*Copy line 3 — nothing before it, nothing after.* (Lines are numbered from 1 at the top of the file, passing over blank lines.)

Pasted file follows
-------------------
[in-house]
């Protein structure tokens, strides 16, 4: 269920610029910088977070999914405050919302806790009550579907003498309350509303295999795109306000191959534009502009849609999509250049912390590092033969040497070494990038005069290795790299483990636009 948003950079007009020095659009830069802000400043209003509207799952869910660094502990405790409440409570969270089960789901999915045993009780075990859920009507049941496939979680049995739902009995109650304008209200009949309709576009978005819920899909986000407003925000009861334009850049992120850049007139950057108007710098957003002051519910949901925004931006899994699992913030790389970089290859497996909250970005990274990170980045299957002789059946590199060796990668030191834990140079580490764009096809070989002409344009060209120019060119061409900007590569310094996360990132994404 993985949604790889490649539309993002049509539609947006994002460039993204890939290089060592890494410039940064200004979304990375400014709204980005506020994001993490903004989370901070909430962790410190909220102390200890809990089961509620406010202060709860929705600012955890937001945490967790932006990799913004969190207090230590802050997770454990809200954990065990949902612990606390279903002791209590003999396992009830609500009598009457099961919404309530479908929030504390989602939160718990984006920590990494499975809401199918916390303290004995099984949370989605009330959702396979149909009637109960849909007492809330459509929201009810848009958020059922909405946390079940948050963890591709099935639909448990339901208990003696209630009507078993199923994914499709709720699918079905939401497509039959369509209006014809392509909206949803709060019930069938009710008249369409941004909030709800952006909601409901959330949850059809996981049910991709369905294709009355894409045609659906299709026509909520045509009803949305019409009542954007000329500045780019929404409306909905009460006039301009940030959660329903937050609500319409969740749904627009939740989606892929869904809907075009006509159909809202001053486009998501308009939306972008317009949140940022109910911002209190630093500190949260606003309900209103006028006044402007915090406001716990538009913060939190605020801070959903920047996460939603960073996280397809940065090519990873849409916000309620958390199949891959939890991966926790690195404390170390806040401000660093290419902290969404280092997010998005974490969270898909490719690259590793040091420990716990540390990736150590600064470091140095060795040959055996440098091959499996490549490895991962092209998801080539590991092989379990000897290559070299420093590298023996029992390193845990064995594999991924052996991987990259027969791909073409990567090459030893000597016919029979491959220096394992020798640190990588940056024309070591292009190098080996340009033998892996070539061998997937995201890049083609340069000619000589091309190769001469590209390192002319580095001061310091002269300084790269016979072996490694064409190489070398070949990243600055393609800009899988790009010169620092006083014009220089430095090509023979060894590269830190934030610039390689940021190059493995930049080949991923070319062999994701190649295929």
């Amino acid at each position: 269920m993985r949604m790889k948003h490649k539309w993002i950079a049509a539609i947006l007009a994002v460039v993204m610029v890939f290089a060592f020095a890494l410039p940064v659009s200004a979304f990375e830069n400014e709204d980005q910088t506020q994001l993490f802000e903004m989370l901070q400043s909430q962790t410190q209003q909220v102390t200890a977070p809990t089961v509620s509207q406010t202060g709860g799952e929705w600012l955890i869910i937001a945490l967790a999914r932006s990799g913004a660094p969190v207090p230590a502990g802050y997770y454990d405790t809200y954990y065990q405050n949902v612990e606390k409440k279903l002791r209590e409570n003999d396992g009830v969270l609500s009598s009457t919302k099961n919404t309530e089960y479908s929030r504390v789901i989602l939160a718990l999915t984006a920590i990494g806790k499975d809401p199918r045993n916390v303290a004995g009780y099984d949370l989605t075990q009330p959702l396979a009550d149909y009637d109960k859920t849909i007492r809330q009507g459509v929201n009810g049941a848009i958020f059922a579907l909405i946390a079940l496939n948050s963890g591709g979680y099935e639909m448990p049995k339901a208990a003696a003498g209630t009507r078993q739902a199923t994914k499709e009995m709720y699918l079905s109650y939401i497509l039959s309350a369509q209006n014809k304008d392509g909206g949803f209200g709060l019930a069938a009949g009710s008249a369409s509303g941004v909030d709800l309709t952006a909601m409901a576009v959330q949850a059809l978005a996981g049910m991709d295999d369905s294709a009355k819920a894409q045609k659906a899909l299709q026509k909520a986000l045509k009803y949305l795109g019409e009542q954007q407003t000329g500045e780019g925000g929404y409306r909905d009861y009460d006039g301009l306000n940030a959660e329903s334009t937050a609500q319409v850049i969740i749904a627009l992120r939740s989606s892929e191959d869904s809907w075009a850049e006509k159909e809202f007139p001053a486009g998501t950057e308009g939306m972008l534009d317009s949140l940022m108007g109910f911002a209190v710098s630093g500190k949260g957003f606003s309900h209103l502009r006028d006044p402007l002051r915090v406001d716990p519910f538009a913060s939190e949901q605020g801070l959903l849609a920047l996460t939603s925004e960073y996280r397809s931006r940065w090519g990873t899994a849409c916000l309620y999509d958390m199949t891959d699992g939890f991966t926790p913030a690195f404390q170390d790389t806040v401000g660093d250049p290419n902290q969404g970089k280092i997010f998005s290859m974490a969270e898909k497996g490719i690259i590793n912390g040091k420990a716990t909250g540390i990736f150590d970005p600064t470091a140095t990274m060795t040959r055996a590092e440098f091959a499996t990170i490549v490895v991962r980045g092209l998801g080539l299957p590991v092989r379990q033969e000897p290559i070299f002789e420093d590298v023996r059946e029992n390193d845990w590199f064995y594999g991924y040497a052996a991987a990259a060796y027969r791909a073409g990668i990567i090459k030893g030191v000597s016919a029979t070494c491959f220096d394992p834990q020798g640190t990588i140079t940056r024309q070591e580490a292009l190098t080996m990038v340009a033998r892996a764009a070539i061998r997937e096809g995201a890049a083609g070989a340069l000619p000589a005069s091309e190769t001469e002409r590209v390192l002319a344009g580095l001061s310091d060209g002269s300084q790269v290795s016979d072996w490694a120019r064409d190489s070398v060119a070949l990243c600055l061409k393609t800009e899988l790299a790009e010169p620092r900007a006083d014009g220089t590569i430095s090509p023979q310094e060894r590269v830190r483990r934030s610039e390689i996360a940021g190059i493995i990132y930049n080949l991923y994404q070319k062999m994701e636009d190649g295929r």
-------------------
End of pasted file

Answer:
């Amino acid at each position: 269920m993985r949604m790889k948003h490649k539309w993002i950079a049509a539609i947006l007009a994002v460039v993204m610029v890939f290089a060592f020095a890494l410039p940064v659009s200004a979304f990375e830069n400014e709204d980005q910088t506020q994001l993490f802000e903004m989370l901070q400043s909430q962790t410190q209003q909220v102390t200890a977070p809990t089961v509620s509207q406010t202060g709860g799952e929705w600012l955890i869910i937001a945490l967790a999914r932006s990799g913004a660094p969190v207090p230590a502990g802050y997770y454990d405790t809200y954990y065990q405050n949902v612990e606390k409440k279903l002791r209590e409570n003999d396992g009830v969270l609500s009598s009457t919302k099961n919404t309530e089960y479908s929030r504390v789901i989602l939160a718990l999915t984006a920590i990494g806790k499975d809401p199918r045993n916390v303290a004995g009780y099984d949370l989605t075990q009330p959702l396979a009550d149909y009637d109960k859920t849909i007492r809330q009507g459509v929201n009810g049941a848009i958020f059922a579907l909405i946390a079940l496939n948050s963890g591709g979680y099935e639909m448990p049995k339901a208990a003696a003498g209630t009507r078993q739902a199923t994914k499709e009995m709720y699918l079905s109650y939401i497509l039959s309350a369509q209006n014809k304008d392509g909206g949803f209200g709060l019930a069938a009949g009710s008249a369409s509303g941004v909030d709800l309709t952006a909601m409901a576009v959330q949850a059809l978005a996981g049910m991709d295999d369905s294709a009355k819920a894409q045609k659906a899909l299709q026509k909520a986000l045509k009803y949305l795109g019409e009542q954007q407003t000329g500045e780019g925000g929404y409306r909905d009861y009460d006039g301009l306000n940030a959660e329903s334009t937050a609500q319409v850049i969740i749904a627009l992120r939740s989606s892929e191959d869904s809907w075009a850049e006509k159909e809202f007139p001053a486009g998501t950057e308009g939306m972008l534009d317009s949140l940022m108007g109910f911002a209190v710098s630093g500190k949260g957003f606003s309900h209103l502009r006028d006044p402007l002051r915090v406001d716990p519910f538009a913060s939190e949901q605020g801070l959903l849609a920047l996460t939603s925004e960073y996280r397809s931006r940065w090519g990873t899994a849409c916000l309620y999509d958390m199949t891959d699992g939890f991966t926790p913030a690195f404390q170390d790389t806040v401000g660093d250049p290419n902290q969404g970089k280092i997010f998005s290859m974490a969270e898909k497996g490719i690259i590793n912390g040091k420990a716990t909250g540390i990736f150590d970005p600064t470091a140095t990274m060795t040959r055996a590092e440098f091959a499996t990170i490549v490895v991962r980045g092209l998801g080539l299957p590991v092989r379990q033969e000897p290559i070299f002789e420093d590298v023996r059946e029992n390193d845990w590199f064995y594999g991924y040497a052996a991987a990259a060796y027969r791909a073409g990668i990567i090459k030893g030191v000597s016919a029979t070494c491959f220096d394992p834990q020798g640190t990588i140079t940056r024309q070591e580490a292009l190098t080996m990038v340009a033998r892996a764009a070539i061998r997937e096809g995201a890049a083609g070989a340069l000619p000589a005069s091309e190769t001469e002409r590209v390192l002319a344009g580095l001061s310091d060209g002269s300084q790269v290795s016979d072996w490694a120019r064409d190489s070398v060119a070949l990243c600055l061409k393609t800009e899988l790299a790009e010169p620092r900007a006083d014009g220089t590569i430095s090509p023979q310094e060894r590269v830190r483990r934030s610039e390689i996360a940021g190059i493995i990132y930049n080949l991923y994404q070319k062999m994701e636009d190649g295929r």